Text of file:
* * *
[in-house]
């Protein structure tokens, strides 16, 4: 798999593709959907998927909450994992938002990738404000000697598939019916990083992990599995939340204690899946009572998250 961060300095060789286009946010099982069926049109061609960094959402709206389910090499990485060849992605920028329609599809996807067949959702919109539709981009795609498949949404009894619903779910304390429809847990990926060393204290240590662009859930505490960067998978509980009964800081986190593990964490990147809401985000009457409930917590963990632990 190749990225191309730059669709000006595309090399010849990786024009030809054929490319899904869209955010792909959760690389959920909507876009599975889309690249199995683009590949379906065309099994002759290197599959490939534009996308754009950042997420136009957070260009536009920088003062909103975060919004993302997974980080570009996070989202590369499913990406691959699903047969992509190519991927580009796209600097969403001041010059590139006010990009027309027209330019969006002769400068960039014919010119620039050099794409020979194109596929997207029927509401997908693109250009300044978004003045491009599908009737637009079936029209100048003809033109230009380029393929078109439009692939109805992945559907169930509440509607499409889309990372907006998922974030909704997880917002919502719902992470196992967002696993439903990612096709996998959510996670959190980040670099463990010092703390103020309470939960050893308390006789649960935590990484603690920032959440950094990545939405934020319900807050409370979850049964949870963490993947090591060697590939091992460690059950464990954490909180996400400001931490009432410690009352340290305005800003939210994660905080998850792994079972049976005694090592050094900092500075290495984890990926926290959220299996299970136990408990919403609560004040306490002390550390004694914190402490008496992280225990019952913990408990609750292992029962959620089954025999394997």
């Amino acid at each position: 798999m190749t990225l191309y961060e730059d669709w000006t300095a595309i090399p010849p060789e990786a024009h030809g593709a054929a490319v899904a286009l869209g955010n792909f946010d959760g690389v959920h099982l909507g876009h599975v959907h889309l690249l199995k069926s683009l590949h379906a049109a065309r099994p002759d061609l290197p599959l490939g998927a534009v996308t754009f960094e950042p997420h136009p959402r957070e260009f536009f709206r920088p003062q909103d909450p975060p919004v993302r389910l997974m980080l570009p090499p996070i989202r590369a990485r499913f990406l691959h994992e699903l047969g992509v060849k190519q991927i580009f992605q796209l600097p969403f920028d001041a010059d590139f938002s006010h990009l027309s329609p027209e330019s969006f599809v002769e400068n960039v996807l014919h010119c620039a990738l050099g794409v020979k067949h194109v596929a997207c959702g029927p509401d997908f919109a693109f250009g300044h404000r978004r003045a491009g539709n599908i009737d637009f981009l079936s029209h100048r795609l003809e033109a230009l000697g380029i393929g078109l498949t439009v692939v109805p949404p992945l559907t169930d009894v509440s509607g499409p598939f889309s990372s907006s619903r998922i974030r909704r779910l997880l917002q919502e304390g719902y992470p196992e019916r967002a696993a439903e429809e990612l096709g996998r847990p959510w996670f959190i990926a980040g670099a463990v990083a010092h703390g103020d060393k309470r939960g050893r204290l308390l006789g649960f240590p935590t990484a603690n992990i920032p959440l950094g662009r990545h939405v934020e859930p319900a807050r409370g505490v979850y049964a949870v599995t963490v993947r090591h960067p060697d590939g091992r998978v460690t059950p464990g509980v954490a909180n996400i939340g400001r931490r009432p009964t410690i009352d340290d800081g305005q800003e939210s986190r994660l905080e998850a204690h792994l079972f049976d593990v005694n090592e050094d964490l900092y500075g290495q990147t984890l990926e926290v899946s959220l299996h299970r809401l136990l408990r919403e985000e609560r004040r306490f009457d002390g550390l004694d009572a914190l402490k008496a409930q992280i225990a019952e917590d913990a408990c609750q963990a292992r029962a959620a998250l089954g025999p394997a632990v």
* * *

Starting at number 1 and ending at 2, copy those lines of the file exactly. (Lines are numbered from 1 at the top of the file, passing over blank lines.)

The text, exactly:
[in-house]
């Protein structure tokens, strides 16, 4: 798999593709959907998927909450994992938002990738404000000697598939019916990083992990599995939340204690899946009572998250 961060300095060789286009946010099982069926049109061609960094959402709206389910090499990485060849992605920028329609599809996807067949959702919109539709981009795609498949949404009894619903779910304390429809847990990926060393204290240590662009859930505490960067998978509980009964800081986190593990964490990147809401985000009457409930917590963990632990 190749990225191309730059669709000006595309090399010849990786024009030809054929490319899904869209955010792909959760690389959920909507876009599975889309690249199995683009590949379906065309099994002759290197599959490939534009996308754009950042997420136009957070260009536009920088003062909103975060919004993302997974980080570009996070989202590369499913990406691959699903047969992509190519991927580009796209600097969403001041010059590139006010990009027309027209330019969006002769400068960039014919010119620039050099794409020979194109596929997207029927509401997908693109250009300044978004003045491009599908009737637009079936029209100048003809033109230009380029393929078109439009692939109805992945559907169930509440509607499409889309990372907006998922974030909704997880917002919502719902992470196992967002696993439903990612096709996998959510996670959190980040670099463990010092703390103020309470939960050893308390006789649960935590990484603690920032959440950094990545939405934020319900807050409370979850049964949870963490993947090591060697590939091992460690059950464990954490909180996400400001931490009432410690009352340290305005800003939210994660905080998850792994079972049976005694090592050094900092500075290495984890990926926290959220299996299970136990408990919403609560004040306490002390550390004694914190402490008496992280225990019952913990408990609750292992029962959620089954025999394997």